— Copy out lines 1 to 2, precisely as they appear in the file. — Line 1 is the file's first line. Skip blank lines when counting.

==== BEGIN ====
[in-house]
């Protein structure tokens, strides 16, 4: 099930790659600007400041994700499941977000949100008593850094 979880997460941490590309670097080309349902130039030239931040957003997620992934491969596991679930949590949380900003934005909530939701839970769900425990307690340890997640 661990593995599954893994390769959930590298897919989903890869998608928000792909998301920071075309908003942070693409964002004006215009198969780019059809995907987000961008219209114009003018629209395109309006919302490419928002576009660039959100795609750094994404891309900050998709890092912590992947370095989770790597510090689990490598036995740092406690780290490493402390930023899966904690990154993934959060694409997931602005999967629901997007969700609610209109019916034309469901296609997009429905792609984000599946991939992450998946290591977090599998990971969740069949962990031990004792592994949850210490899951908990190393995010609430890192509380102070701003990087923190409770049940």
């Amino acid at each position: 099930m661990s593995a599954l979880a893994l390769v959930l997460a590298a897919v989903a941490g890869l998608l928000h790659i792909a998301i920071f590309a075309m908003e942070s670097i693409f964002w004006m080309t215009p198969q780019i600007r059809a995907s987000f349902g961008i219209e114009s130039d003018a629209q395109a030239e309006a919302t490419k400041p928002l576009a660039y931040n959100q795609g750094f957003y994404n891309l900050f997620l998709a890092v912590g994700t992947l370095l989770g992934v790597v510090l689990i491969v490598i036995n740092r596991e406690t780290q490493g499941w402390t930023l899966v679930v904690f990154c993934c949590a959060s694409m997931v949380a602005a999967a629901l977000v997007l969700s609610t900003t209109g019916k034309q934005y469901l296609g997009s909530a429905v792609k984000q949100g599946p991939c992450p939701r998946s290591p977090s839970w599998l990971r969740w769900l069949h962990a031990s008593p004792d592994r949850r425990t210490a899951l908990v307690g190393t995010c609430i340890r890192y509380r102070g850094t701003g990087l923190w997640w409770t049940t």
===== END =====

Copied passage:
[in-house]
């Protein structure tokens, strides 16, 4: 099930790659600007400041994700499941977000949100008593850094 979880997460941490590309670097080309349902130039030239931040957003997620992934491969596991679930949590949380900003934005909530939701839970769900425990307690340890997640 661990593995599954893994390769959930590298897919989903890869998608928000792909998301920071075309908003942070693409964002004006215009198969780019059809995907987000961008219209114009003018629209395109309006919302490419928002576009660039959100795609750094994404891309900050998709890092912590992947370095989770790597510090689990490598036995740092406690780290490493402390930023899966904690990154993934959060694409997931602005999967629901997007969700609610209109019916034309469901296609997009429905792609984000599946991939992450998946290591977090599998990971969740069949962990031990004792592994949850210490899951908990190393995010609430890192509380102070701003990087923190409770049940």